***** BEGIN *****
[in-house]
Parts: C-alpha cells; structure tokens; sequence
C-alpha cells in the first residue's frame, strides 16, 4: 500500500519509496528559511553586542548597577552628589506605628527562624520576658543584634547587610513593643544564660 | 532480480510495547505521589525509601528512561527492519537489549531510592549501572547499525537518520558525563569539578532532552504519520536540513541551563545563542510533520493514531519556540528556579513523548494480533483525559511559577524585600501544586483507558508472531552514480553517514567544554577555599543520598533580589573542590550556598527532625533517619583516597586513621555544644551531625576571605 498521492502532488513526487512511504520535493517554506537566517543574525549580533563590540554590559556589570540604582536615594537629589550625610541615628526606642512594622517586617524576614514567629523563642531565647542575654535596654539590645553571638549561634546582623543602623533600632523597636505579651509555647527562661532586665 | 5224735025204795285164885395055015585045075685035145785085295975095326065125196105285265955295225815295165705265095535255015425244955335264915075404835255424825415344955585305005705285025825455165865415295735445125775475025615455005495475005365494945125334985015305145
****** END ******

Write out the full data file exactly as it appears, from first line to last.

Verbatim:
[in-house]
Parts: C-alpha cells; structure tokens; sequence
C-alpha cells in the first residue's frame, strides 16, 4: 500500500519509496528559511553586542548597577552628589506605628527562624520576658543584634547587610513593643544564660 | 532480480510495547505521589525509601528512561527492519537489549531510592549501572547499525537518520558525563569539578532532552504519520536540513541551563545563542510533520493514531519556540528556579513523548494480533483525559511559577524585600501544586483507558508472531552514480553517514567544554577555599543520598533580589573542590550556598527532625533517619583516597586513621555544644551531625576571605 498521492502532488513526487512511504520535493517554506537566517543574525549580533563590540554590559556589570540604582536615594537629589550625610541615628526606642512594622517586617524576614514567629523563642531565647542575654535596654539590645553571638549561634546582623543602623533600632523597636505579651509555647527562661532586665 | 5224735025204795285164885395055015585045075685035145785085295975095326065125196105285265955295225815295165705265095535255015425244955335264915075404835255424825415344955585305005705285025825455165865415295735445125775475025615455005495475005365494945125334985015305145